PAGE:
These same fans wonder why recruiting is a challenge, naively thinking they have no role in a recruit’s perception of the school. Not saying the chronic complainers are in any way responsible for the disappointing season. But they are not helping to make the two-year rebuilding process any easier either.

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Fool’s Gold vs. Setback U: Take Your Pick

By Steve Springer

“Biggest win of the Kragthorpe era,” “The ship has been righted,” “Congrats Coach K and the Cards,” and so forth. These were some of the proclamations after a win over South Florida. The next game’s results are greeted by “Coach K must go,” and “What will you do to show your disgust at the Cincinnati game?”

The roller coaster ride that is Steve Kragthorpe Cardinal football flew off the tracks again Saturday. The Syracuse loss was obviously the worse loss since, well, the other Syracuse loss. Gulp. I never would have dreamed of typing “the other Syracuse loss.” Sorry. Seriously, though, this had to be the biggest disappointment since the loss to UConn. The other UConn loss, you know. I didn’t think that the season opening loss to Kentucky could be topped. You guessed it, the other UK loss.

Sorry to sound somewhat confusing, but these “other” losses are really starting to pile up and become overwhelming. Kragthorpe’s Cardinals are now a Cooperesque 0-6 against the Orange, Huskies, and Wildcats. I’ll admit it. I had naively started to believe after the upset of the Bulls a couple of weeks ago.

Now I realize that I have the same feeling in my gut that I did as a child on summer vacation. My parents took me out west for our annual family vacation in which we headed out west to Yellowstone and stopped in one of those tourist trap old-timey western towns with faux saloons and general stores. We shopped at one of the local flavor cowboy stores and in one of the bins at eye level with my small eyes, I reached in and pulled out a handful of golden nuggets.

I just knew that I was the family savior and had just found the secret stash to make our family richer than our wildest dreams. My excitement was tempered when I learned the meaning of the words “iron pyrite.” The man behind the counter might have been named Greg Robinson. He exposed my treasure for what it was, just as he exposed our newfound Cardinal booty for what it was.

Same old fundamental mistakes. Same old overly abundant penalty yardage. Same old defensive lapses. Same old come-from-behind to catch the rear-end-of-college-football. These losses have stolen any hope that UofL Football has any hope of ever returning to even, (another gulp) mediocrity.

Athletic Director Tom Jurich is The Man. Some fans also believe he is  the man that is going to let this coach run this huge revenue sport out of The Ville back to Cooperville or beyond. Unacceptable losses are setbacks to a school that rose from the shadows of a minor league baseball stadium to having its toothed beak in the nest of big time college football elite status. They affect success, which affects fan support, which affects attendance, which affects stadium expansion credibility, which affects recruiting, which affects lack of success and any potential for future success.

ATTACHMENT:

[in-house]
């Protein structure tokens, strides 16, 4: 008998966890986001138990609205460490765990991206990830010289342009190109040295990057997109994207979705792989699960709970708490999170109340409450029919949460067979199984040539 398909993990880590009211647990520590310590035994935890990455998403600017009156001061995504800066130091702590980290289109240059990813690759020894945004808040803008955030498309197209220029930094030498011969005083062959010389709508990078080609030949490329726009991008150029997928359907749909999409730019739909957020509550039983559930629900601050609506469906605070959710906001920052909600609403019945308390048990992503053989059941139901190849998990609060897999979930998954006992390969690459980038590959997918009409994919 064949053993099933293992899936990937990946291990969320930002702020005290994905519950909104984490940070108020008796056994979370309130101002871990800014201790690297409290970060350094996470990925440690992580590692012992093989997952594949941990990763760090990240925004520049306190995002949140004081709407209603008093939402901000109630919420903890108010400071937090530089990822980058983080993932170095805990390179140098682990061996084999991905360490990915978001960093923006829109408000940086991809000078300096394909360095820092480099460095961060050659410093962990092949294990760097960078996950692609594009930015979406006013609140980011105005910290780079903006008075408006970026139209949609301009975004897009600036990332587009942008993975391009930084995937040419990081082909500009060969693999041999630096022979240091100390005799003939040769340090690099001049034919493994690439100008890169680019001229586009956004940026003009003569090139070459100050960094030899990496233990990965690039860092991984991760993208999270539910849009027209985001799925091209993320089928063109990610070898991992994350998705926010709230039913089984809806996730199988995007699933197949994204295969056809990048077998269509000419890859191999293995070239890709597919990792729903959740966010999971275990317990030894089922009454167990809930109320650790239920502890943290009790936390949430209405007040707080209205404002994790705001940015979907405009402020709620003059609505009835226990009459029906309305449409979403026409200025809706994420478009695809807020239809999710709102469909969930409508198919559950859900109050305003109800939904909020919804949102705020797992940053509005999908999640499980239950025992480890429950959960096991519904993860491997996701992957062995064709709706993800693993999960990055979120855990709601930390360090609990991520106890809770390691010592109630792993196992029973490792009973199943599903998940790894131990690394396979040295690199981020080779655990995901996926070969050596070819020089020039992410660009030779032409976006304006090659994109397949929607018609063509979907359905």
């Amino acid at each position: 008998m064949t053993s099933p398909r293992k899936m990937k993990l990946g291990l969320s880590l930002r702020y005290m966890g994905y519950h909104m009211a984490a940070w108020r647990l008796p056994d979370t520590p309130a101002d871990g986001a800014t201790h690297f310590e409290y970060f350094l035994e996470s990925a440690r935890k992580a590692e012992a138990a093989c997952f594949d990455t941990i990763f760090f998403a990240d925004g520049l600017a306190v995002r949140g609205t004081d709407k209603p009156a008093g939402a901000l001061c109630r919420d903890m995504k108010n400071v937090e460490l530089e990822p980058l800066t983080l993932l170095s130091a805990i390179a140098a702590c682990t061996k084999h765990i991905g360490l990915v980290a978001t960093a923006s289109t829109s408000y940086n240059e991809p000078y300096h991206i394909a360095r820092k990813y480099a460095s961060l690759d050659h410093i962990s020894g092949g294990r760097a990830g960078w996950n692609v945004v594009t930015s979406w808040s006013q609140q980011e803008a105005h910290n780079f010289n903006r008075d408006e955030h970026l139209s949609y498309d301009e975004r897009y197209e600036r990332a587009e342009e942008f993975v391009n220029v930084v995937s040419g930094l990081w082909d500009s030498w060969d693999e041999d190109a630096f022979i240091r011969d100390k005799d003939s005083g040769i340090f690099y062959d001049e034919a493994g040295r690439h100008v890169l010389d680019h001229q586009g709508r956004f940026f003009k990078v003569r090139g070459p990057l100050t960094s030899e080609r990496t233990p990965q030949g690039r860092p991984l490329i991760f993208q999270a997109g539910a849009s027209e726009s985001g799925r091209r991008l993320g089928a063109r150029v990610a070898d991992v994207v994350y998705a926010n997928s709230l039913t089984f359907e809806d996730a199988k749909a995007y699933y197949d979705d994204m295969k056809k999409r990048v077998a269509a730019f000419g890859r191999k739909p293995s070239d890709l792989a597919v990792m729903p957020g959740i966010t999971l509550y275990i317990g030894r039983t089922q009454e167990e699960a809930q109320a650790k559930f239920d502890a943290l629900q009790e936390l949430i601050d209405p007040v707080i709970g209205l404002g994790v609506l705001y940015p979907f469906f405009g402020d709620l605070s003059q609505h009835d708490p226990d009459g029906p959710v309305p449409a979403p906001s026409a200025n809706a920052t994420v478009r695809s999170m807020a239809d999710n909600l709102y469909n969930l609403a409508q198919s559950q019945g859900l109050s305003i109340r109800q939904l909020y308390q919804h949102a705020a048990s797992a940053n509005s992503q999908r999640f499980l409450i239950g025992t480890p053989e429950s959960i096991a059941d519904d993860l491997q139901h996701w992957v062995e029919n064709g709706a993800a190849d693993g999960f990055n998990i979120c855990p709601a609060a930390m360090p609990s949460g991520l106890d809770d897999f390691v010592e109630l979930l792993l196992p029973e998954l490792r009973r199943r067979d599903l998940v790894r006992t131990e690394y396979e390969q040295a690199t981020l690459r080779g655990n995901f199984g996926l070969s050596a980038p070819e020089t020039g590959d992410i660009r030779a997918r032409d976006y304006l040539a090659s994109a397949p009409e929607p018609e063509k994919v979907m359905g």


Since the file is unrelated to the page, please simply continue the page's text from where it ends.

Setback U, Fool’s Gold. Whatever you wanna call it, the boosters, the fans, the players, the potential future players want to be able to call it their football team, not a time-killer until basketball season.

Louisville Football Chips

Finally, there’s something to look forward to on the football front. Among them:

— The results of Steve Kragthorpe’s first recruiting class will be unveiled Wednesday, February 6 at 4 p.m. during the annual football signing party at the Brown & Williamson Club.

They call it a party but it’s really just a bunch of guys and a few women standing around looking at videos. The pep band and cheerleaders are there but don’t expect any food like at a real party. The bar is open but I don’t recall ever seeing any food, ever (hint to Tom Jurich).

— Governor Steve Beshear asked the General Assembly to approve the privately funded bonding plan for the expansion of Papa John’s Cardinal Stadium during his budget address on Tuesday.

It won’t cost the state anything so there should be no reason for any legislator to oppose it. Let’s just hope that David Williams, leader of the Senate and a U of L alumnus, is on board. He made it possible for ex-Governor Ernie Fletcher’s $75 million grant for the downtown arena to become a reality.

But if the current Governor is for something, Williams is usually opposed to it. Beshear has already stripped Williams of a couple of pet projects. One can only hope that Williams doesn’t choose the stadium expansion issue to get back at Beshear.